…the working of his great might that he worked in Christ when he raised him from the dead and seated him at his right hand in the heavenly places, far above all rule and authority and power and dominion, and above every name that is named, not only in this age but also in the one to come.  And he put all things under his feet and gave him as head over all things to the church, which is his body, the fullness of him who fills all in all. And you were dead in the trespasses and sins in which you once walked, following the course of this world, following the prince of the power of the air, the spirit that is now at work in the sons of disobedience—among whom we all once lived in the passions of our flesh, carrying out the desires of the body and the mind, and were by nature children of wrath, like the rest of mankind.  But God, being rich in mercy, because of the great love with which he loved us, even when we were dead in our trespasses, made us alive together with Christ—by grace you have been saved—and raised us up with him and seated us with him in the heavenly places in Christ Jesus, so that in the coming ages he might show the immeasurable riches of his grace in kindness toward us in Christ Jesus.

So reads Ephesians 1.19bff without the chapter break. Typically, people read “made us alive together with Christ” as personal conversion. I don’t think that can be right.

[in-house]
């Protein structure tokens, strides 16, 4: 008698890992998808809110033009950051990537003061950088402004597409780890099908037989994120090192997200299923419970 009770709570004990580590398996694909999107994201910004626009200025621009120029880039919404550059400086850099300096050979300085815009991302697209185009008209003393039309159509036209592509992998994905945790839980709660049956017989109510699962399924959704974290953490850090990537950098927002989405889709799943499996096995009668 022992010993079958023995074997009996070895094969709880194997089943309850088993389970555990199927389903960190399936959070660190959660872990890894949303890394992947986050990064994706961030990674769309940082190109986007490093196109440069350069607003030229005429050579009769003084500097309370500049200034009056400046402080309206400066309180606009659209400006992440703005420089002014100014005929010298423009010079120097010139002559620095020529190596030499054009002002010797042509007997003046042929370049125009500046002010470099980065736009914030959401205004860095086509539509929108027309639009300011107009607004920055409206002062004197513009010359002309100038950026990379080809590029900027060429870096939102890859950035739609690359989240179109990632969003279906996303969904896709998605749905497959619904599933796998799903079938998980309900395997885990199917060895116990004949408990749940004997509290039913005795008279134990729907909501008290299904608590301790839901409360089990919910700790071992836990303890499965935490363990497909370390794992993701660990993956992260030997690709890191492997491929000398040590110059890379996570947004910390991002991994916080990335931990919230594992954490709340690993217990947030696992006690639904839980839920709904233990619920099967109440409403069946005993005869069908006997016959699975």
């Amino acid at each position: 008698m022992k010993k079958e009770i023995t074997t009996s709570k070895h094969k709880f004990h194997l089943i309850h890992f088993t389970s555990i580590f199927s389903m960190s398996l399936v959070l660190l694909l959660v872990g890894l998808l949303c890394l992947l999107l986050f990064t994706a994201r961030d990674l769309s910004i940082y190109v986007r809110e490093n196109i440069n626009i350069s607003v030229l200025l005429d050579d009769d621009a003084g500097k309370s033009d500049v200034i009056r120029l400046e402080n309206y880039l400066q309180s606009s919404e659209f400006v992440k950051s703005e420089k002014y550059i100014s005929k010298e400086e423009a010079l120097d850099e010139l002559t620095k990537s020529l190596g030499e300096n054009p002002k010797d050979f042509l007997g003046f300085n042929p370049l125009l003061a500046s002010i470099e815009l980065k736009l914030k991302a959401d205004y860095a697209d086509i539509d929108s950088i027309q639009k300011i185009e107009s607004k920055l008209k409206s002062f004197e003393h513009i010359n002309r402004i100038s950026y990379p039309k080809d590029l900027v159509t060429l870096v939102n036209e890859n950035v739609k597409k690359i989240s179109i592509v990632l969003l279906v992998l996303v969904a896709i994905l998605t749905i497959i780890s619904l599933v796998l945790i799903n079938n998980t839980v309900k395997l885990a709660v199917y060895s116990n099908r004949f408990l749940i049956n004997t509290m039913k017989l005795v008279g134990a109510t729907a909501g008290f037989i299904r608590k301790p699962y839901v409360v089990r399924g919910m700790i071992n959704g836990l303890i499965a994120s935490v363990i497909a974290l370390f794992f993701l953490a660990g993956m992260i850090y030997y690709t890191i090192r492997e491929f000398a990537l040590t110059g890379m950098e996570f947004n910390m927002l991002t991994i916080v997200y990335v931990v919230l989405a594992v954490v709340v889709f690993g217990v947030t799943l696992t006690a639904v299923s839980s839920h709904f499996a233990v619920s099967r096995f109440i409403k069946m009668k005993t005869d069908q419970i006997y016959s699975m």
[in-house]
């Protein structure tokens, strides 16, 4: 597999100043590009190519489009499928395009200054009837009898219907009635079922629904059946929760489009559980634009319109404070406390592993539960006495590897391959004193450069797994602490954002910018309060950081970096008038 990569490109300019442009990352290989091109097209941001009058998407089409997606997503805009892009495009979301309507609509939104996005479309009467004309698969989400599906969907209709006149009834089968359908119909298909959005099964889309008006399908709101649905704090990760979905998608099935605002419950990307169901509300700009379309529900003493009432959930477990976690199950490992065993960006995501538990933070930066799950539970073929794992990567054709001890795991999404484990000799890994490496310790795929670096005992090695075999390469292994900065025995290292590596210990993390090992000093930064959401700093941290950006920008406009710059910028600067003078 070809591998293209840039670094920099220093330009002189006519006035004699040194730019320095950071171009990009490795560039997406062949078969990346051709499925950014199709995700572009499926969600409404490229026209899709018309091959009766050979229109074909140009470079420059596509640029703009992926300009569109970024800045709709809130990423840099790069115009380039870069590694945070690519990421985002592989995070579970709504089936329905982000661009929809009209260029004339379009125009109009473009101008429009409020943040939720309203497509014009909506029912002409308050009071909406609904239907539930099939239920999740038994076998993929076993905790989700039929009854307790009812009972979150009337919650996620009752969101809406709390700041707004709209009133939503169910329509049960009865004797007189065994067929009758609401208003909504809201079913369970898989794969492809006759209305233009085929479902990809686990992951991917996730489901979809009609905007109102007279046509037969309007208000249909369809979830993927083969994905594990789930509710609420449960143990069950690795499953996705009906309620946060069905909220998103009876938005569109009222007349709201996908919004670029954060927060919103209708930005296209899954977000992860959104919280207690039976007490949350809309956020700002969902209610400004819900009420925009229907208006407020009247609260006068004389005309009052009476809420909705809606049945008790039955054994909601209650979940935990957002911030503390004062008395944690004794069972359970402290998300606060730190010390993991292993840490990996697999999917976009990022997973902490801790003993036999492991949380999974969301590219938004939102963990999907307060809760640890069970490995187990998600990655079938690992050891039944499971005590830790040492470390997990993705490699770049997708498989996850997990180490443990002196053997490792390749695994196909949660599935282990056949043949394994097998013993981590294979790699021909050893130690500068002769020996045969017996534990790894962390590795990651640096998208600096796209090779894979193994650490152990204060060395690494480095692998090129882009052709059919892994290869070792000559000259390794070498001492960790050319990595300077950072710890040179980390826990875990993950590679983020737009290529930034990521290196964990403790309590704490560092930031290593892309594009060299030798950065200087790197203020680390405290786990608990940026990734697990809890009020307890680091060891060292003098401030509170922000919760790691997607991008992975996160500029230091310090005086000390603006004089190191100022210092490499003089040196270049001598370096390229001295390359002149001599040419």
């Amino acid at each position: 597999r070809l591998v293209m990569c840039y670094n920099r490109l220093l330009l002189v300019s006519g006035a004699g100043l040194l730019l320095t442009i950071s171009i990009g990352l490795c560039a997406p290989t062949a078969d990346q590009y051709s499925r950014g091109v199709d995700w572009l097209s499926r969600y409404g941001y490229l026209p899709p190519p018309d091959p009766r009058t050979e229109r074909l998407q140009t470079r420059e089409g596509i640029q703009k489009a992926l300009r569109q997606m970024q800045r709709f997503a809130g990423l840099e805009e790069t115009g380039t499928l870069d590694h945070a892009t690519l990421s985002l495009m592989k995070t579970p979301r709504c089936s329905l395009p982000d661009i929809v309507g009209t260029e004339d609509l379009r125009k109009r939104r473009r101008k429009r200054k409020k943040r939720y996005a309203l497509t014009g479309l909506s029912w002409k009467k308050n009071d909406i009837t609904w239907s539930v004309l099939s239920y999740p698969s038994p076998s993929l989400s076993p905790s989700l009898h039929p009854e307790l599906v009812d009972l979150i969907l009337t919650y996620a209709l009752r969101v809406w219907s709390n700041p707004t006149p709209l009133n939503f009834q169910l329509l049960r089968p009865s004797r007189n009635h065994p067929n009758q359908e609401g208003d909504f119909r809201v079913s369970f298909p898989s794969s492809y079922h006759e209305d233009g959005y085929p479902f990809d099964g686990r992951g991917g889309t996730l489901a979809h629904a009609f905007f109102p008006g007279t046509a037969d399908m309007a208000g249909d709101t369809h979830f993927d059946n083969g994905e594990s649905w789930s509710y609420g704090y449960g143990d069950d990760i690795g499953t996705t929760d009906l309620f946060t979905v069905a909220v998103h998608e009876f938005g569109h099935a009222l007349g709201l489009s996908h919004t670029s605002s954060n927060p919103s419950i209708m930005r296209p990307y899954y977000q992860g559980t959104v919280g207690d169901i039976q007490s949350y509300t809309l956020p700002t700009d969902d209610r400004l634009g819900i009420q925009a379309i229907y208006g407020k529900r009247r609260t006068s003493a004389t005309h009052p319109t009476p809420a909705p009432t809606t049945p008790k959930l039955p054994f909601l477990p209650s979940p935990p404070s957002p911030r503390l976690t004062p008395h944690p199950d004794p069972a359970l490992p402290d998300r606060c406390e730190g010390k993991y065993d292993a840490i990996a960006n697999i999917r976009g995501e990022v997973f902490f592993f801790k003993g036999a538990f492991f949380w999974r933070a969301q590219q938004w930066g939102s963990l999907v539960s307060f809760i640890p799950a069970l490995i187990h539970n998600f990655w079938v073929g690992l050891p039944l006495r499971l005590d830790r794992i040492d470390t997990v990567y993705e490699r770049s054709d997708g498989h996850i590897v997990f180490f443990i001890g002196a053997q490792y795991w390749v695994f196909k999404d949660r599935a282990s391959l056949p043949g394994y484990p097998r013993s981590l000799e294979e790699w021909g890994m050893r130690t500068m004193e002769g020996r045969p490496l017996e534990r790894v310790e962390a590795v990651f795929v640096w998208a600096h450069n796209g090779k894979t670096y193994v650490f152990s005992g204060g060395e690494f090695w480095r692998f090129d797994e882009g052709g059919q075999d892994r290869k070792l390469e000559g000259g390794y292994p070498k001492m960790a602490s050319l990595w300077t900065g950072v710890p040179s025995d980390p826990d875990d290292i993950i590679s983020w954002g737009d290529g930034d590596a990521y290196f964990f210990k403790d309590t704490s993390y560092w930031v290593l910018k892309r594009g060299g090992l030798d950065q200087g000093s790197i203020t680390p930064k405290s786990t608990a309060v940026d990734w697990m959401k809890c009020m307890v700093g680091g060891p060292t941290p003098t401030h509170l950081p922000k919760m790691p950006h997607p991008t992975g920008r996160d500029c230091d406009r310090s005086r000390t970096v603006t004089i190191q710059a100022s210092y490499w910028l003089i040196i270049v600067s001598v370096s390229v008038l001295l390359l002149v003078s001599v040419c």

Paul goes on to mention personal faith in the next verse (“by grace you have been saved through faith…”). But that does not give us reason to think he is referring to conversion in the above paragraph.

After all, when was Christ raised? When someone in Ephesus asked Jesus into his heart? No.

Jesus was raised up on a specific Sunday and then raised to the right hand of God about forty days later. That happened. Paul’s point is that when Jesus was raised up he represented both believing Jews and Gentiles. “We” were all raised up together with him and seated at the right hand of God.

The transition here is not the transition of individual biography. Reading Acts it is obvious that many people were not “following the course of this world, following the prince of the power of the air, the spirit that is now at work in the sons of disobedience,” living “in the passions of our flesh, carrying ou the desires of the body and the mind…” For example, Cornelius was a devout man whose prayers were acceptable to God. The point here is that both Jew and Gentile races were going to Hell and, before the death and resurrection of Christ, the entire age was characterized in this way. Jesus representatively put the world to death and renewed the world in his person.

Those who believe the Gospel message are sealed with the Spirit (1.13, 14) to Christ. We are saved “through faith” (2.8). But that work of the Spirit is not in view for believers in 1.19-2.7. Rather, it is the work of the Spirit in declaring a verdict on Christ by raising him. Christ was given the credit for his faithful life culminating in death on the cross by his resurection and ascension. When we believe the Gospel we receive and are received into Christ so that we share his verdict. Our sins no longer legally matter because Christ’s death to sin counts as ours. There is no condemnation in Christ Jesus (Romans 8.1). Furthermore, Christ’s faithful life and ongoing faithful reign are reckoned as our own. Positively and negatively, Jesus’ righteousness is ours.